GPRS is a different kind of service from those typically available on today’s mobile networks. GPRS is essentially a packet switching overlay on a circuit switching network. The GPRS specifications stipulate the minimum charging information that must be collected in the Stage 1 service description. These include destination and source addresses, usage of radio interface, usage of external Packet Data Networks, usage of the packet data protocol addresses, usage of general GPRS resources and location of the Mobile Station. Since GPRS networks break the information to be communicated down into packets, at a minimum, a GPRS network needs to be able to count packets to charging customers for the volume of packets they send and receive. Today's billing systems have difficulties handling charging for today's nonvoice services. It is unlikely that circuit switched billing systems will be able to process a large number of new variables created by GPRS.
GPRS call records are generated in the GPRS Service Nodes. The GGSN and SGSN may not be able to store charging information but this charging information needs to be processed. The incumbent billing systems are often not able to handle real time Call Detail Record flows. As such, an intermediary charging platform is a good idea to perform billing mediation by collecting the charging information from the GPRS nodes and preparing it for submission to the billing system. Packet counts are passed to a Charging Gateway that generates Call Detail Records that are sent to the billing system.
However, the crucial challenge of being able to bill for GPRS and therefore earn a return on investment in GPRS is simplified by the fact that the major GPRS infrastructure vendors all support charging functions as part of their GPRS solutions. Additionally, a wide range of other existing non-GSM packet data networks such as X.25 and Cellular Digital Packet Data (CDPD) are in place along with associated billing systems.
It may well be the case that the cost of measuring packets is greater than their value. The implication is that there will NOT be a per packet charge since there may be too many packets to warrant counting and charging for. For example, a single traffic monitoring application can generate tens of thousands of packets per day. Thus the charging gateway function is more a policing function than a charging function since network operators are likely to tariff certain amounts of GPRS traffic at a flat rate and then need to monitor whether these allocations are far exceeded.
This is not to say that we will end up with the free Internet Service Provider model that has become established on the fixed Internet in which users pay no fixed monthly charge and network operators rely on advertising sales on mobile portal sites to make money. There is a premium for mobility and there is frankly a shortage of mobile bandwidth that limits the extent to which that bandwidth is viewed as a commodity. And given the additional customer care and billing complexity associated with mobile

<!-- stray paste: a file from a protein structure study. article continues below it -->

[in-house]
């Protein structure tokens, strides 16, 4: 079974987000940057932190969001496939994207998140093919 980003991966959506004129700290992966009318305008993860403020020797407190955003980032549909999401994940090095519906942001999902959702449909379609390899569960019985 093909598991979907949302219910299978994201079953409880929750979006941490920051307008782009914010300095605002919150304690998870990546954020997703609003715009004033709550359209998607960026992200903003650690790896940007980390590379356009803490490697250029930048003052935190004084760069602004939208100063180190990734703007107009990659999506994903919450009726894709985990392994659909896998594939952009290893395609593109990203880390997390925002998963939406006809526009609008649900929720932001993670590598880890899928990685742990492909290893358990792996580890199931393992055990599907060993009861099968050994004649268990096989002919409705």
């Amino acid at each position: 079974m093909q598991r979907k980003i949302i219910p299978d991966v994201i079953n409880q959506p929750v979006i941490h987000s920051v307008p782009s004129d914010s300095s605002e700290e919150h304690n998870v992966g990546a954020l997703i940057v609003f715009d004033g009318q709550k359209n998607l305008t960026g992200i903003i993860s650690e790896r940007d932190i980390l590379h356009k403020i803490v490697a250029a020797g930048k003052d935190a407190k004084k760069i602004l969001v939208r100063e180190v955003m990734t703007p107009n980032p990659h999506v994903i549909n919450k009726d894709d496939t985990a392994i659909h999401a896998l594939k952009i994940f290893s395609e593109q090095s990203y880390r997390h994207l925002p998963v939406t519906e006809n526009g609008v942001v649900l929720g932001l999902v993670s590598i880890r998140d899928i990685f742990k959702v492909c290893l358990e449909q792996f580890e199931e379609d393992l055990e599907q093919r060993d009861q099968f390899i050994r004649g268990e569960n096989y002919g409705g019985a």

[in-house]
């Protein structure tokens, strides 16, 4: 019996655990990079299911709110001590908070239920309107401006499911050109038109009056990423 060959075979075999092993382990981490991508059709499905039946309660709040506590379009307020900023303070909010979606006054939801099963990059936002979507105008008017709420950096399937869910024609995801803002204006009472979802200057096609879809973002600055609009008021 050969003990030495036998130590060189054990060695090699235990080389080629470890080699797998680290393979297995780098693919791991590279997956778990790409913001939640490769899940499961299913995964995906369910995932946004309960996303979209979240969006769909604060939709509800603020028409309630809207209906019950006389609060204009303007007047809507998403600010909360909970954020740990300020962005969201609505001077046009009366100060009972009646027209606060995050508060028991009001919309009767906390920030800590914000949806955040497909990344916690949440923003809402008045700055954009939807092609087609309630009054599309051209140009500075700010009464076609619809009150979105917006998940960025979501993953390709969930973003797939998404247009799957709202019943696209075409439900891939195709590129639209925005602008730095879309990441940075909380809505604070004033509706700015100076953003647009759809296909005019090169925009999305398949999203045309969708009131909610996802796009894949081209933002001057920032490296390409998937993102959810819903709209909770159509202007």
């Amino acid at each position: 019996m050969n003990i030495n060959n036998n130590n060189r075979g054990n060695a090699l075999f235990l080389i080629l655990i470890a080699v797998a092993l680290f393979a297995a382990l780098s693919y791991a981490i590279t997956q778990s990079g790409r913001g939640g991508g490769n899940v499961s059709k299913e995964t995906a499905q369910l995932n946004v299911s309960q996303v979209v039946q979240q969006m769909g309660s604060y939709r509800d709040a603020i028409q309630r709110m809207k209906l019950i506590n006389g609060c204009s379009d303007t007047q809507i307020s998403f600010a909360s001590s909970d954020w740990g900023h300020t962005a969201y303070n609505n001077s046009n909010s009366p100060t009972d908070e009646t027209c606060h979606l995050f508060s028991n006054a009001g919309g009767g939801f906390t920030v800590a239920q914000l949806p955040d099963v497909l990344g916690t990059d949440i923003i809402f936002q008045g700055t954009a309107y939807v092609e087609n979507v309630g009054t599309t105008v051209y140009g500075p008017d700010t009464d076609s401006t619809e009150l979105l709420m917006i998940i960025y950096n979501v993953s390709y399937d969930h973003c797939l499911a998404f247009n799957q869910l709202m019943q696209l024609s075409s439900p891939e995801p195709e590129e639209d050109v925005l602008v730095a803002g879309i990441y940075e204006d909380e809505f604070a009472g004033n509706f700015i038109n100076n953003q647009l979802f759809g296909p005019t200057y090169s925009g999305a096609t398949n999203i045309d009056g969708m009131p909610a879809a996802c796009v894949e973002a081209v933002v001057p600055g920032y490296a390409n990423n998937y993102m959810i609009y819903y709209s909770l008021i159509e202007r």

Internet and nonvoice services, network operators would be ill advised to reduce their prices in such a way as to devalue the perceived value of mobility.
Decisions on charging for GPRS by packet or simply a flat monthly fee are contentious but need to be made. Charging different packets at different rates can make things complicated for the user, whilst flat rates favor heavy users more than occasional ones.
We believe that the optimal GPRS pricing model will be based on two variables- time and packet. Network operators should levy a nominal per packet charge during peak times plus a flat rate, no per packet charge during non peak times. Time and packet related charging will encourage applications such as remote monitoring, meter reading and chat to use GPRS overnight when spare network capacity is available. Simultaneously, a nominal per packet charge during the day will help to allocate scarce radio resources and charge radio heavy applications such as file and image transfer more than applications with lower data intensity. It has the advantage that it will automatically adjust customer charging according to their application usage.
As such the optimal charging model could well be a flat rate charge during off-peak times along with a per packet charge during peak times.
Value-added network services such as mobile data, mobile Internet and unified messaging all generate certain specific customer problems and requirements, thereby requiring customer service personnel to be aware of these issues and know how to solve them.
Nonvoice services are surprisingly complex- involving unique configurations of phone types, data cards, handheld computers, subscriptions, operating systems, Internet service providers and so on. Some network operators require customers to opt into certain value added services rather than including them as part of the core subscription- necessitating a customer service process. It is even possible to write a 350 page book about the SHORT message service (it is called "YES2SMS")!